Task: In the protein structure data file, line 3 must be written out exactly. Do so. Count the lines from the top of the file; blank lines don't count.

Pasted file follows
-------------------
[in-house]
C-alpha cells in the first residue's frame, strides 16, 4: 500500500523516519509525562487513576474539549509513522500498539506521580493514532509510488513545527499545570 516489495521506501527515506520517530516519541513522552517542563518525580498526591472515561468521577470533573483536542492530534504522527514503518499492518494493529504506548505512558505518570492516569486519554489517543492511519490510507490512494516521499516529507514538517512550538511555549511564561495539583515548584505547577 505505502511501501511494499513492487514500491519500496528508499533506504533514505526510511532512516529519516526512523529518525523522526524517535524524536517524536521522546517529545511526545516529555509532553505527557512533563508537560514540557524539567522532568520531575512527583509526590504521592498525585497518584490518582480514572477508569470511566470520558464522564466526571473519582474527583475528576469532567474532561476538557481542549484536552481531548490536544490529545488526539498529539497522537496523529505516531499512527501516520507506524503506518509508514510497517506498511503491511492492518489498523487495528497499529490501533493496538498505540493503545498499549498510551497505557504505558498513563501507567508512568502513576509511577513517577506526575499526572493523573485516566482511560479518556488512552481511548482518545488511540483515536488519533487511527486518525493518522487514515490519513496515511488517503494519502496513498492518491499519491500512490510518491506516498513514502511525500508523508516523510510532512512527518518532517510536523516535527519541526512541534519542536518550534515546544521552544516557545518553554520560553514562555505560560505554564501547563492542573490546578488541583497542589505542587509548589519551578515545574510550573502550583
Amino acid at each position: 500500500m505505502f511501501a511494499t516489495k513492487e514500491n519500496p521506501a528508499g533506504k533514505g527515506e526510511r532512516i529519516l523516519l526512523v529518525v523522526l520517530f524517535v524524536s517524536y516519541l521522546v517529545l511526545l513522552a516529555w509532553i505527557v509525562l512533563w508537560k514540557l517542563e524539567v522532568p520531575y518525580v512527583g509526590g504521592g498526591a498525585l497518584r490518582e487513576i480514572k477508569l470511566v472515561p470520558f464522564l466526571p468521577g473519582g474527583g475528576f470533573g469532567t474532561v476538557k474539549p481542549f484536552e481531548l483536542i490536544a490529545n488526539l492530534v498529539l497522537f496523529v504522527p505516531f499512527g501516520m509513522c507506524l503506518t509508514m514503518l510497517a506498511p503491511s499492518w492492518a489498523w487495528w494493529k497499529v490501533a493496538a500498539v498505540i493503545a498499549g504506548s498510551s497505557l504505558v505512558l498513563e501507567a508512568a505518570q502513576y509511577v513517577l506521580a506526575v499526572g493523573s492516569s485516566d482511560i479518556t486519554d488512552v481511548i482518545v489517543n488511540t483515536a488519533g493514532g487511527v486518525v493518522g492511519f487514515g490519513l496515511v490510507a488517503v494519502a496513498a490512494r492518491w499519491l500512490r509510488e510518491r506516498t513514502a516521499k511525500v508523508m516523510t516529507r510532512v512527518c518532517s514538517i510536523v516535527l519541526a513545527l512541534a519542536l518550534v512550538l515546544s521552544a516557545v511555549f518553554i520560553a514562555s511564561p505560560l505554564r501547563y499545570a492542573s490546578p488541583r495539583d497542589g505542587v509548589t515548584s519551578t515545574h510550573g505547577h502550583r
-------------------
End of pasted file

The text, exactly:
Amino acid at each position: 500500500m505505502f511501501a511494499t516489495k513492487e514500491n519500496p521506501a528508499g533506504k533514505g527515506e526510511r532512516i529519516l523516519l526512523v529518525v523522526l520517530f524517535v524524536s517524536y516519541l521522546v517529545l511526545l513522552a516529555w509532553i505527557v509525562l512533563w508537560k514540557l517542563e524539567v522532568p520531575y518525580v512527583g509526590g504521592g498526591a498525585l497518584r490518582e487513576i480514572k477508569l470511566v472515561p470520558f464522564l466526571p468521577g473519582g474527583g475528576f470533573g469532567t474532561v476538557k474539549p481542549f484536552e481531548l483536542i490536544a490529545n488526539l492530534v498529539l497522537f496523529v504522527p505516531f499512527g501516520m509513522c507506524l503506518t509508514m514503518l510497517a506498511p503491511s499492518w492492518a489498523w487495528w494493529k497499529v490501533a493496538a500498539v498505540i493503545a498499549g504506548s498510551s497505557l504505558v505512558l498513563e501507567a508512568a505518570q502513576y509511577v513517577l506521580a506526575v499526572g493523573s492516569s485516566d482511560i479518556t486519554d488512552v481511548i482518545v489517543n488511540t483515536a488519533g493514532g487511527v486518525v493518522g492511519f487514515g490519513l496515511v490510507a488517503v494519502a496513498a490512494r492518491w499519491l500512490r509510488e510518491r506516498t513514502a516521499k511525500v508523508m516523510t516529507r510532512v512527518c518532517s514538517i510536523v516535527l519541526a513545527l512541534a519542536l518550534v512550538l515546544s521552544a516557545v511555549f518553554i520560553a514562555s511564561p505560560l505554564r501547563y499545570a492542573s490546578p488541583r495539583d497542589g505542587v509548589t515548584s519551578t515545574h510550573g505547577h502550583r